Local school officials met with state legislators to lobby for money and legislative support before the General Assembly reconvenes.
During the annual legislative breakfast Thursday morning, Richmond County school officials presented more than 30 requests to the local legislative delegation.
Many of those requests are for more funding for personnel, while others focused on school safety and instruction.
Among the school board's priorities is a request for a 5 percent raise for all school employees, a request that controller Gene Spires estimated would cost the state $13.5 million for Richmond County alone.
After years of state funding cuts to education that have cost Richmond County more than $28 million, state Sen. Ed Tarver, D-Augusta, said the economic outlook for Georgia looks good. It's just a matter of where to shift the additional revenue.
Richmond County school officials also are seeking funding for data entry personnel, bus monitors, nurses, lead teachers, paraprofessionals and art, music and PE teachers.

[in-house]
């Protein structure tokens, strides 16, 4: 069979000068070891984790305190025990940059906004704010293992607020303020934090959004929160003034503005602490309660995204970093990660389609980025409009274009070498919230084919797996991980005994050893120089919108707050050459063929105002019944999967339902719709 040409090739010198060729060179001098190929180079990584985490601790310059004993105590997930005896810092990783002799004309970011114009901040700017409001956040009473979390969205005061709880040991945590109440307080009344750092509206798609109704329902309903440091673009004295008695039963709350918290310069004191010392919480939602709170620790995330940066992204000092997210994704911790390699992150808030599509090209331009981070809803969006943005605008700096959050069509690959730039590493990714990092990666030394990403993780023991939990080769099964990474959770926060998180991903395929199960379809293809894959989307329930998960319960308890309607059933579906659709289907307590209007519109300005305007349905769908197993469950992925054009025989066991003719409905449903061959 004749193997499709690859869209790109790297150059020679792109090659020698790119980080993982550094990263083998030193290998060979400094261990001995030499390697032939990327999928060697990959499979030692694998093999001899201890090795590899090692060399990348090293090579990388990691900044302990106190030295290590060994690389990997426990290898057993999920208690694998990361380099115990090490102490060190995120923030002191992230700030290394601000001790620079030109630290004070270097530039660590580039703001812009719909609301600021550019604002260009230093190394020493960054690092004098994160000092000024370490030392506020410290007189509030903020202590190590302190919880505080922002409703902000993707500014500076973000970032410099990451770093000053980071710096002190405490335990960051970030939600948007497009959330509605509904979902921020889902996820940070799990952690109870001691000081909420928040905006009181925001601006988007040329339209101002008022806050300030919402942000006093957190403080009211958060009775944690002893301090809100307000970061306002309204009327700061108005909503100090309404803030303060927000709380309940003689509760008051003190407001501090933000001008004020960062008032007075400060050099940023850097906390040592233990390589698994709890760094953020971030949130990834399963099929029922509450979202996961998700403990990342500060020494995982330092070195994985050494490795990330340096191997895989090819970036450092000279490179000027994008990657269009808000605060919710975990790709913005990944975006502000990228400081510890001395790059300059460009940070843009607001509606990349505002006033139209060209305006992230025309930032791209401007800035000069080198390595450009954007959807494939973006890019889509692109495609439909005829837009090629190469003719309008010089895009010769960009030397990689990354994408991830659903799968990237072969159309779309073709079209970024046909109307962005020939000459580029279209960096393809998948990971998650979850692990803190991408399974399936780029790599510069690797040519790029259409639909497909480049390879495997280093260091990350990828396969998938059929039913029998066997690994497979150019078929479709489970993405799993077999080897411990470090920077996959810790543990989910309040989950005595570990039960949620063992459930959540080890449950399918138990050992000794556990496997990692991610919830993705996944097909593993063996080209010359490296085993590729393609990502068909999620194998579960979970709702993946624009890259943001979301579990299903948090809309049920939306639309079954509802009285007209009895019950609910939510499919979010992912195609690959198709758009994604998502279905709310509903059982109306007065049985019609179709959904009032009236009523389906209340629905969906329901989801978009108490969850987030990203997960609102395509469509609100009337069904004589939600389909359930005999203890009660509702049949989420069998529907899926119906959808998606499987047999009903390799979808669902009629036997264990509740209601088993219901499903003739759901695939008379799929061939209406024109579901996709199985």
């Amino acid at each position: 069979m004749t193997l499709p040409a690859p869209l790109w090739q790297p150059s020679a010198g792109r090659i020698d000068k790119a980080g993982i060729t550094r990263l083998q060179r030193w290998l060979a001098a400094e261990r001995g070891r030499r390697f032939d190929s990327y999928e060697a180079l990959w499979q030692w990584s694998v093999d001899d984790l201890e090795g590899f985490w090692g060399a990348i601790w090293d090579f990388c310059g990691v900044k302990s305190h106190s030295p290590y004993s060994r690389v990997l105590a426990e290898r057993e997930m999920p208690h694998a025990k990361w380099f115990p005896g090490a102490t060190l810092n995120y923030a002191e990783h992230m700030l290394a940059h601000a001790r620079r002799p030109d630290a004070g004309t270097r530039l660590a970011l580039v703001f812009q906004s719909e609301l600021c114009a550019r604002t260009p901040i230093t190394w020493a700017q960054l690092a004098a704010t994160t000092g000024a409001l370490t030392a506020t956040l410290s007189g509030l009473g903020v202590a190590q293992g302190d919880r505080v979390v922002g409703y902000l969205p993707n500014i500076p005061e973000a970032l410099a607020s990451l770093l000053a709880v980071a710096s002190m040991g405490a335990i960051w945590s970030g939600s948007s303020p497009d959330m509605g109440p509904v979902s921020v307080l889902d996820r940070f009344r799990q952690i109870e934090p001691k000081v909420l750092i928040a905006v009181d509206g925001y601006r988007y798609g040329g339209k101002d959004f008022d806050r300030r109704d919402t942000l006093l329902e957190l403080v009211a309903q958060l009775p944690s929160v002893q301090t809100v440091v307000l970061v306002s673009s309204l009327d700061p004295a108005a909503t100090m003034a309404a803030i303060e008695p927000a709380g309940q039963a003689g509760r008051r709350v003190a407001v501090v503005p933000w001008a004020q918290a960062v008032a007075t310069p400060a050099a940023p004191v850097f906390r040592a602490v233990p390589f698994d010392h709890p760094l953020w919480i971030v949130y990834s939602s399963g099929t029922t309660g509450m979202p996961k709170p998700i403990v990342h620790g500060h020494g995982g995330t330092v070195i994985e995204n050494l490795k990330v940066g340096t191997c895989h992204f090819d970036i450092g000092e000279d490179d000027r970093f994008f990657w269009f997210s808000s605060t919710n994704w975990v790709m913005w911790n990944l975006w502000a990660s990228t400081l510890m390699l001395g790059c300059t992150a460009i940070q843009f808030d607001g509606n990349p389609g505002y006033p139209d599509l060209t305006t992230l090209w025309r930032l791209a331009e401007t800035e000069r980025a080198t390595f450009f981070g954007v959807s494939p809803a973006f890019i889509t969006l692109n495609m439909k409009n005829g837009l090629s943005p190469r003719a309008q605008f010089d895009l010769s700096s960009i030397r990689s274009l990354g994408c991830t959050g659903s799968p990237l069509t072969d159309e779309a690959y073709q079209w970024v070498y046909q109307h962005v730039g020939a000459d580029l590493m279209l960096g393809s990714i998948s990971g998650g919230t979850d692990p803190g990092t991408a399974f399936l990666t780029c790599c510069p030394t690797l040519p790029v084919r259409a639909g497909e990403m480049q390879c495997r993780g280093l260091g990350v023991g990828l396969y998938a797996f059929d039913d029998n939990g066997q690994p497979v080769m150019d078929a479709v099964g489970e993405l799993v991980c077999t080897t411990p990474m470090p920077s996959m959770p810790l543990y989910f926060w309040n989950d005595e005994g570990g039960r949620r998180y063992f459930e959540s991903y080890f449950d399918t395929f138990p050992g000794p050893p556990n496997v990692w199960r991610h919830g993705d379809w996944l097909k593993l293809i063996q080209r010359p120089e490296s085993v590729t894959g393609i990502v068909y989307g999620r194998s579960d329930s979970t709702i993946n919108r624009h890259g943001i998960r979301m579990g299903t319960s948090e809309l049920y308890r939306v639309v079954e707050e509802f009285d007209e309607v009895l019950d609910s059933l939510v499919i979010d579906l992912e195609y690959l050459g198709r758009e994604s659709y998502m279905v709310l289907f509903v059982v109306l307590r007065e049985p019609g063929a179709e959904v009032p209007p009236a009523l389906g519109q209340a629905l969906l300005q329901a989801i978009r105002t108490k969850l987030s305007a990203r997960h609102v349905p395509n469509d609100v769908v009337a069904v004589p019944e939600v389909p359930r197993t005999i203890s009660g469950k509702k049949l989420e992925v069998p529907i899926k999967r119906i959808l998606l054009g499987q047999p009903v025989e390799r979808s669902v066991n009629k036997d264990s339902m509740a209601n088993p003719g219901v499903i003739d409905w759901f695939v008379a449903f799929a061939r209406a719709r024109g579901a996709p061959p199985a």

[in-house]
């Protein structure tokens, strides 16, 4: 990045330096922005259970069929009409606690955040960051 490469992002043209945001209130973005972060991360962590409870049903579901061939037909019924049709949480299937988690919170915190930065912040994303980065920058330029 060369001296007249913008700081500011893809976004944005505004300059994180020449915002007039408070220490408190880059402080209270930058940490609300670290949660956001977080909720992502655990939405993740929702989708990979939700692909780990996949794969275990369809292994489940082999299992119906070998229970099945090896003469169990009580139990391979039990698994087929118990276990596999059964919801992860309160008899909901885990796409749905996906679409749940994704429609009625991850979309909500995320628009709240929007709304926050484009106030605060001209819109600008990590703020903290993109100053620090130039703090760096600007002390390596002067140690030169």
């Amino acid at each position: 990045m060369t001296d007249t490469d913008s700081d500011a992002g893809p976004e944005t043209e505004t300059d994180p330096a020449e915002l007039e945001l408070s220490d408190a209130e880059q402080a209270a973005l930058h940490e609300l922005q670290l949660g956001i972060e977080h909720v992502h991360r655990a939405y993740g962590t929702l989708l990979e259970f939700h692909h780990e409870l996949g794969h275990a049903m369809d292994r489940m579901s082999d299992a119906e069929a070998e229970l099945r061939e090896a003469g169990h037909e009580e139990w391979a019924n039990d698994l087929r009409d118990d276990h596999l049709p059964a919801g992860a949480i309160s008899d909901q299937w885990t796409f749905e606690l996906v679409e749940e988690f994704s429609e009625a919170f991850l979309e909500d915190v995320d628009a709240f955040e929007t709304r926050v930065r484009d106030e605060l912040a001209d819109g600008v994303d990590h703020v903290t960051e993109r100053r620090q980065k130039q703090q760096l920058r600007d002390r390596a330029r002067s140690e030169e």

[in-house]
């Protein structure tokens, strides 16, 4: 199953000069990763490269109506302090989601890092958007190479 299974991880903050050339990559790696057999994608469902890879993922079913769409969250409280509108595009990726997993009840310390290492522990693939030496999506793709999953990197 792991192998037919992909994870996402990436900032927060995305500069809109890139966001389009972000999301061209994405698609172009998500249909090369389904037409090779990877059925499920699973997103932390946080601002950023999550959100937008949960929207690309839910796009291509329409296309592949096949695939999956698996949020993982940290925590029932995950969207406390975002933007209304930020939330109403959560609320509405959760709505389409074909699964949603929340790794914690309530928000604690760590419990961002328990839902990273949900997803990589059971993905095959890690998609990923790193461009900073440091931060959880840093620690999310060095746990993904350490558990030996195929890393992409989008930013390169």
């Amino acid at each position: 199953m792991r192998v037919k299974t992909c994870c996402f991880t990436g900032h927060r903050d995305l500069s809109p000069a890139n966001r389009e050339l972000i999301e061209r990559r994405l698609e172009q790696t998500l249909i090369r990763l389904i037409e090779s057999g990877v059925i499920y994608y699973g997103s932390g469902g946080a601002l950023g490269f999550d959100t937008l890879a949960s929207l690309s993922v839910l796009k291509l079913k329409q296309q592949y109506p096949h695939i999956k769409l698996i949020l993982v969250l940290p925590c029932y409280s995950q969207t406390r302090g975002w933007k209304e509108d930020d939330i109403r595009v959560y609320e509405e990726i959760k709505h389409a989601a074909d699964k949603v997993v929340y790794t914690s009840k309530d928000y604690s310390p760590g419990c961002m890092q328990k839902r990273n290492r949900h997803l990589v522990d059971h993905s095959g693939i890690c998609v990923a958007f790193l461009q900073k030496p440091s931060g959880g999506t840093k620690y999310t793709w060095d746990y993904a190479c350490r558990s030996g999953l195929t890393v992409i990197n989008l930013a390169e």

"We hope that the revenue of the state of Georgia has increased so we can provide some additional funding," state Rep. Quincy Murphy, D-Augusta, said, adding that he supports the 5 percent raise for educators.
Mr. Murphy said one of the first things he'll do when legislators reconvene is look to see whether adjustments can be made to the budget to benefit education.
Georgia House Speaker Glenn Richardson, R-Hiram, said Tuesday, however, not to expect a large surplus or many raises.
Superintendent Charles Larke pointed to legislative requests that wouldn't cost more money.
It's a "shame" that a state agency isn't following the law, Dr. Larke said, calling for the state school board to end high school graduation tests for social studies and science.
According to Georgia law, the tests would continue "until all high school core subject end-of-course assessments have been developed and implemented."
That has happened, yet the graduation tests continue, he said.
Dr. Larke also asked legislators to amend the state law which allows retired educators to return to the classroom. The law shouldn't prevent teachers who retired after Dec. 31, 2003, from going back to teaching and shouldn't prevent teachers from returning to the schools they retired from.
Richmond County has teaching vacancies that could be filled by these retirees, but instead they choose to work in Aiken County, Dr. Larke said.
Having listened to the concerns of school officials, Mr. Tarver said it will be a matter of seeing how their priorities align with the priorities of the General Assembly.
Walter Jones of Morris News Service contributed to this story.
Reach Greg Gelpi at (706) 828-3851 or email@example.com.